Point and Nonpoint Pollution

Water and the Environment

Both point and nonpoint pollution have a major impact on America’s waterways. Point pollution is that which comes from a single major source such as a factory. This type of pollution is regulated by the EPA through the Clean Water Act. However, politicians and administrators have criticized the Clean Water Act’s effectiveness and scope. Further, environmental groups like the Sierra Club are urging their members to do what they can to have this law strengthened. Despite the amount of legislation dedicated to point pollution, nonpoint pollution has actually become the most damaging to the environment. Since non-point pollution is the cumulative runoff from many small individual sources, it is hard to regulate and police. Instead, individual citizens must take steps on their own to remedy the problem.

What is point pollution?

When most people think of water pollution, they think of point pollution: a single source such as a factory with a pipeline reaching to the nearest stream.  Much of this pollution comes from industrial sources, such as coal mining, stainless steel production, uranium mining, petroleum production, etc.

What is done to prevent/ regulate it?

The federal Clean Water Act of 1970 placed restrictions on the untreated pollutants that American businesses can discharge into waters. Responsibility fell to the states themselves to police their own industries with the understanding that if the state could or would not, the federal government would enforce the law.

What else can be done?

Point source pollution has been lessened since the Clean Water Act, but it has not been entirely eliminated. In fact, it is growing again since the Clean Water Act was severely gutted during the early 2000s and has not been fully reinstated. The Sierra Club is urging its members to do the following:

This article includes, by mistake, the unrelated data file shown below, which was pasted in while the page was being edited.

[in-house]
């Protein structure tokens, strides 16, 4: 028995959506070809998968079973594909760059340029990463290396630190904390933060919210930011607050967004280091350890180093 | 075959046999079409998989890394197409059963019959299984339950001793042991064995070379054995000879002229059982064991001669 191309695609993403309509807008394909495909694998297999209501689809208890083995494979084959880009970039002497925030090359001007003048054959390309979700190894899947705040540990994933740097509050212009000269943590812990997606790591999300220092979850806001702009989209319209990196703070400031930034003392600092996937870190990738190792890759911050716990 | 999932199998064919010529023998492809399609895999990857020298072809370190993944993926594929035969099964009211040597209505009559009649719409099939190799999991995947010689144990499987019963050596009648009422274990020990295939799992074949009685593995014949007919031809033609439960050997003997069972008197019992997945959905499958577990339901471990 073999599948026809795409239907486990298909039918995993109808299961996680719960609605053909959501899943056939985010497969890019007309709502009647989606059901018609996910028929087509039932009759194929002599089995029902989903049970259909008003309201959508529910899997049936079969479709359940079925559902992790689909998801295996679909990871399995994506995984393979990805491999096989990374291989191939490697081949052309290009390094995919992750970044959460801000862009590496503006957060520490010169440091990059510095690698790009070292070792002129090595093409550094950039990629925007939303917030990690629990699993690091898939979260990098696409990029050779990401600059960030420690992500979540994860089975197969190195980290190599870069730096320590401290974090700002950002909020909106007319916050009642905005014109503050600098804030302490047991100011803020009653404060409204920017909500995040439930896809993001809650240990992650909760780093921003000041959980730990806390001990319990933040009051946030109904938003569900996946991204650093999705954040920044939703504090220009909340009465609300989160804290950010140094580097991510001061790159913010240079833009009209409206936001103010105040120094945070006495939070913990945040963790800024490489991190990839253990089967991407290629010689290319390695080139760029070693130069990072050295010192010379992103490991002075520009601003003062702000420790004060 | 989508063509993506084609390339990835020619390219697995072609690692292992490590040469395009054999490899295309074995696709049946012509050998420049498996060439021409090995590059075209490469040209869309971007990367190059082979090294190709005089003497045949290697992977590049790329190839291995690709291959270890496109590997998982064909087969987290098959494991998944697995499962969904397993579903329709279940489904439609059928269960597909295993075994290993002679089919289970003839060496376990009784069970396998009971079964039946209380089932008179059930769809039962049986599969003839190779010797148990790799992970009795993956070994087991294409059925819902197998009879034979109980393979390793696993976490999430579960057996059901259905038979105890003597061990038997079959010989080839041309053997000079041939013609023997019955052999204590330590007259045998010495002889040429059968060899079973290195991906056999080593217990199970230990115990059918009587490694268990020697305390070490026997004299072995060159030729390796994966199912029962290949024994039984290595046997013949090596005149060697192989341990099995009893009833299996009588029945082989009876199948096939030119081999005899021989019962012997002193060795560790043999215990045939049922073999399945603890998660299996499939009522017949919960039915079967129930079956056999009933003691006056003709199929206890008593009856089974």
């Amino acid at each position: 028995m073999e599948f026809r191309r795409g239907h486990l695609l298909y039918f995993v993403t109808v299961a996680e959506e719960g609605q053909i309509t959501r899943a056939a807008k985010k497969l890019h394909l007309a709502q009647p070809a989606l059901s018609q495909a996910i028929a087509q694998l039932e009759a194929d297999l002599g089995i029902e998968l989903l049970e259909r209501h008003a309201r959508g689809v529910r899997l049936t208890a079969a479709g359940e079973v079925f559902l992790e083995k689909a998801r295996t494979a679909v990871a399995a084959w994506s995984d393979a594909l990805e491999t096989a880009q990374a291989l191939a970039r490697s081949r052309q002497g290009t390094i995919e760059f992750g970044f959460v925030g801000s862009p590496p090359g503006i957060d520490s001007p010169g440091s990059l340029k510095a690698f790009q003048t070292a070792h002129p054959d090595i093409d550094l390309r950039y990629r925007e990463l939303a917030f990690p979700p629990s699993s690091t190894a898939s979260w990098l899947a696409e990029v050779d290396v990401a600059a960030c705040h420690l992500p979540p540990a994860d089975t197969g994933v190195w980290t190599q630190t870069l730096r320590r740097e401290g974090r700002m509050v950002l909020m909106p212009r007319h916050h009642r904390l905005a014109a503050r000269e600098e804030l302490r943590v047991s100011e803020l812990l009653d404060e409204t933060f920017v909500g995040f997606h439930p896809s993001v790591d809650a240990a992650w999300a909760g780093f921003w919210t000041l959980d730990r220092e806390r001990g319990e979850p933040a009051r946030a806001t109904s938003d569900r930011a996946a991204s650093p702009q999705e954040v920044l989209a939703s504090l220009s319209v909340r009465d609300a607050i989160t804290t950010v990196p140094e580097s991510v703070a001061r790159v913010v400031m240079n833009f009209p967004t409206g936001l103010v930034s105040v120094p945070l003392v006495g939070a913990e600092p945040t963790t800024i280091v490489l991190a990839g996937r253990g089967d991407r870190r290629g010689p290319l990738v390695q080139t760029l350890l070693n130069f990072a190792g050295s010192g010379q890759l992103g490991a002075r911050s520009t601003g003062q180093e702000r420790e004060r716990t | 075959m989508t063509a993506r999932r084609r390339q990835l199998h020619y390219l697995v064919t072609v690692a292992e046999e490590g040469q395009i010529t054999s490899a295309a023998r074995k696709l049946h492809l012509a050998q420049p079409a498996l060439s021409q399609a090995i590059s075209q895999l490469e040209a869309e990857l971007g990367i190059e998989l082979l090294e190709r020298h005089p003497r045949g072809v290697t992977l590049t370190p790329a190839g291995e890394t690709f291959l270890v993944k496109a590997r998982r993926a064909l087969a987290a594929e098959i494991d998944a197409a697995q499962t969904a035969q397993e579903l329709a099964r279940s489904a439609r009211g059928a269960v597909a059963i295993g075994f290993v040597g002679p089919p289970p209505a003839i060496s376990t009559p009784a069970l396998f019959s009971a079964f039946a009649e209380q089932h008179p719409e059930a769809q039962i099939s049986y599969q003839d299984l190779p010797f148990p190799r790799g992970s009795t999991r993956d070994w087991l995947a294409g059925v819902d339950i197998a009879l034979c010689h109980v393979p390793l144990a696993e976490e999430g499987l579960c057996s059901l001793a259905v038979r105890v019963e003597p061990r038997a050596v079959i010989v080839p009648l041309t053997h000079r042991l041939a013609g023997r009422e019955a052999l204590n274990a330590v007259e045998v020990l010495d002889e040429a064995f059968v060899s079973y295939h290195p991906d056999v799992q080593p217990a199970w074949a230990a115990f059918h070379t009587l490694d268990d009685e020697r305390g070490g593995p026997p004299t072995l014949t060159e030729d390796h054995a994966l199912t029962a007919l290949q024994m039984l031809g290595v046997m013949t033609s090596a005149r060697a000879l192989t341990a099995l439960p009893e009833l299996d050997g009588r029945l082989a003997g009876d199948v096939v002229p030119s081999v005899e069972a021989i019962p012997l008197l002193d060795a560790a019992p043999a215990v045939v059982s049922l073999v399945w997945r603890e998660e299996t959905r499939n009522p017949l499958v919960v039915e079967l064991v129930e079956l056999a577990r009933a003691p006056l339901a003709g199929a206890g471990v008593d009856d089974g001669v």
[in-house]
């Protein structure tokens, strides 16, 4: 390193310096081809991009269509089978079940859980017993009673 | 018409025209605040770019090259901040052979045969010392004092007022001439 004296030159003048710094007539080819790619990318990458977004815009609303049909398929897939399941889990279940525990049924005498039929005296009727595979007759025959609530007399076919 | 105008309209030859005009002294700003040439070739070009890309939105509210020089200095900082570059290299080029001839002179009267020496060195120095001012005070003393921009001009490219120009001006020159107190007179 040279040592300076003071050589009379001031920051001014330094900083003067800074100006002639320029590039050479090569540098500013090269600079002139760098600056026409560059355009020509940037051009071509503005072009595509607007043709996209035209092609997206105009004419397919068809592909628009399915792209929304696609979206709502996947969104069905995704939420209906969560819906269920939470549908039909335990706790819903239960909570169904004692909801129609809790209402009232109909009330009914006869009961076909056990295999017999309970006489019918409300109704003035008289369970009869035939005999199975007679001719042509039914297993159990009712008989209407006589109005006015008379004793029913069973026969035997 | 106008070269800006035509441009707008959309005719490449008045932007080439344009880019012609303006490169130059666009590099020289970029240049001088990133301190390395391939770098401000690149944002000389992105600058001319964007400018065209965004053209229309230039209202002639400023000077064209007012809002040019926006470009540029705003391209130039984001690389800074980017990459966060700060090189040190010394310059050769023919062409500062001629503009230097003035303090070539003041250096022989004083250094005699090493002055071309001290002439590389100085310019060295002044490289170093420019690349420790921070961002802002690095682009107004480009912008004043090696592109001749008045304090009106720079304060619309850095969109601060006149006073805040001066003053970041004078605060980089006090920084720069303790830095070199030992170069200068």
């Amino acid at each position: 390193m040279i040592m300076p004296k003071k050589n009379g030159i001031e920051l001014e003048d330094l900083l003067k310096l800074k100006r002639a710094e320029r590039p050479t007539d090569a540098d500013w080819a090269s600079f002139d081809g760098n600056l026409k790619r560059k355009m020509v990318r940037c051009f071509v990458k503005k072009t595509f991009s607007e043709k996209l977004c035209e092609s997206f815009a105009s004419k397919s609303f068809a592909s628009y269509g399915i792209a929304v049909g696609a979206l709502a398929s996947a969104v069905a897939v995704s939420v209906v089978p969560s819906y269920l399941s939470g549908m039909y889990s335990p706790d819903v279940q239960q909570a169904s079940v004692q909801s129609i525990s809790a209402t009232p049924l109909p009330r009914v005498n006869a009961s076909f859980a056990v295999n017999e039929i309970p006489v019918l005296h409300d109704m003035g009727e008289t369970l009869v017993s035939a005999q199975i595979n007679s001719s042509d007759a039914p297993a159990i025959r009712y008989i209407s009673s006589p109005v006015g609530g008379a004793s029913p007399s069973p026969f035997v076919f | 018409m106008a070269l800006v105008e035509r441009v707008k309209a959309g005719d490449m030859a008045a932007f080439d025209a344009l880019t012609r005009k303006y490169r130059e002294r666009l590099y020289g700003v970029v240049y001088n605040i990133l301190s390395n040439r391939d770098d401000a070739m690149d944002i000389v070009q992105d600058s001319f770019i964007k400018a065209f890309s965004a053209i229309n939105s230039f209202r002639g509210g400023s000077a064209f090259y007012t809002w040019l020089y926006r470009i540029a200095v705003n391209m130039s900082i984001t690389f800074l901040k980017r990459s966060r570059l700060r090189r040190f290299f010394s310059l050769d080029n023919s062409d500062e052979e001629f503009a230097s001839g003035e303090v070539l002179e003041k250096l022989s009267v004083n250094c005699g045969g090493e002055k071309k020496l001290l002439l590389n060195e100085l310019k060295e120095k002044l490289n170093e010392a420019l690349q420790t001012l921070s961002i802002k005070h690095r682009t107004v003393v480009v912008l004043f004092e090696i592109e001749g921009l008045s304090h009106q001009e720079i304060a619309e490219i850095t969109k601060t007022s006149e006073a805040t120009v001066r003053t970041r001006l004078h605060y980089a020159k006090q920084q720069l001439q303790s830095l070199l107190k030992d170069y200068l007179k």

1. Call their congressman and urge him to strengthen the Clean Water Act

2. Email the President’s administration to hold them to their promise to fight for the Clean Water Act.

3. Write a letter to the editor about both point and nonpoint pollution.

What is nonpoint pollution?

The sources of water pollution in this country are both point and non-point pollution. Non-point pollution comes from individual citizens; the home owner working in the yard who allowsfertilizer in water from his lawn, or the car owner who spills oil onto the driveway. These and millions of other small pollutants are washed everyday into our storm sewers and sent directly to our streams. Cities that carefully clean their household waste water often do nothing to treat storm water runoff.

What is done to prevent/ regulate it?

Point and nonpoint pollution are equally damaging to our waterways and our own health. However, we regulate one and largely ignore the other. While the Water Quality Act of 1987, an amendment to the Clean Water Act, attempted to limit municipal nonpoint pollution, but the program has faced funding problems and delays.  This is at least partially because cities have little incentive to police individual homeowners for small amounts of backyard pollution and have even less incentive to build expensive storm-water treatment facilities.

What else can be done?

In the meantime, individuals should do what they can to clean up their own backyards. Everyone should be aware that the small pollutants that people use in their everyday lives add up to giant consequences in the long run.